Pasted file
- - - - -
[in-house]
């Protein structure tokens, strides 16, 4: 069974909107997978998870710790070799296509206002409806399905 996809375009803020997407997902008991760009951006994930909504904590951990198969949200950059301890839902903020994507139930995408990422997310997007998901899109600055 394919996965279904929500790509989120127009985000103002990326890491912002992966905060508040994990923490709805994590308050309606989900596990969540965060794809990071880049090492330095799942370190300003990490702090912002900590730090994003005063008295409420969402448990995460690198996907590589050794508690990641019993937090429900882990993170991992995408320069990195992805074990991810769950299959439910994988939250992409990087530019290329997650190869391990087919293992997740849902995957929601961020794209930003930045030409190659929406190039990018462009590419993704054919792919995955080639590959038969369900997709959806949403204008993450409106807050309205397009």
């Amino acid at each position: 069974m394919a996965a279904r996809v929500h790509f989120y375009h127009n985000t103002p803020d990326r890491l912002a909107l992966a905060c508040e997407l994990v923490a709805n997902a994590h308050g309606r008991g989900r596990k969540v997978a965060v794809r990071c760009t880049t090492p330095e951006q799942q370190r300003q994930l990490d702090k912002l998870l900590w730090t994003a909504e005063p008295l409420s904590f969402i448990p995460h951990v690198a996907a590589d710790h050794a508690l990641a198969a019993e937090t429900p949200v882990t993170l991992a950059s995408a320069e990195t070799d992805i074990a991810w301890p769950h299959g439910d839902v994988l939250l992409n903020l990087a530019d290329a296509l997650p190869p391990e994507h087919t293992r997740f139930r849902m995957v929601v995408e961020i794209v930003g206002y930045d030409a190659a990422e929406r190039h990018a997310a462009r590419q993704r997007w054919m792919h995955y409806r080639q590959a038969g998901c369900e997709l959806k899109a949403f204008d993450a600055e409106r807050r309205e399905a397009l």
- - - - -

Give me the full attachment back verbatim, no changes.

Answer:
[in-house]
């Protein structure tokens, strides 16, 4: 069974909107997978998870710790070799296509206002409806399905 996809375009803020997407997902008991760009951006994930909504904590951990198969949200950059301890839902903020994507139930995408990422997310997007998901899109600055 394919996965279904929500790509989120127009985000103002990326890491912002992966905060508040994990923490709805994590308050309606989900596990969540965060794809990071880049090492330095799942370190300003990490702090912002900590730090994003005063008295409420969402448990995460690198996907590589050794508690990641019993937090429900882990993170991992995408320069990195992805074990991810769950299959439910994988939250992409990087530019290329997650190869391990087919293992997740849902995957929601961020794209930003930045030409190659929406190039990018462009590419993704054919792919995955080639590959038969369900997709959806949403204008993450409106807050309205397009």
């Amino acid at each position: 069974m394919a996965a279904r996809v929500h790509f989120y375009h127009n985000t103002p803020d990326r890491l912002a909107l992966a905060c508040e997407l994990v923490a709805n997902a994590h308050g309606r008991g989900r596990k969540v997978a965060v794809r990071c760009t880049t090492p330095e951006q799942q370190r300003q994930l990490d702090k912002l998870l900590w730090t994003a909504e005063p008295l409420s904590f969402i448990p995460h951990v690198a996907a590589d710790h050794a508690l990641a198969a019993e937090t429900p949200v882990t993170l991992a950059s995408a320069e990195t070799d992805i074990a991810w301890p769950h299959g439910d839902v994988l939250l992409n903020l990087a530019d290329a296509l997650p190869p391990e994507h087919t293992r997740f139930r849902m995957v929601v995408e961020i794209v930003g206002y930045d030409a190659a990422e929406r190039h990018a997310a462009r590419q993704r997007w054919m792919h995955y409806r080639q590959a038969g998901c369900e997709l959806k899109a949403f204008d993450a600055e409106r807050r309205e399905a397009l």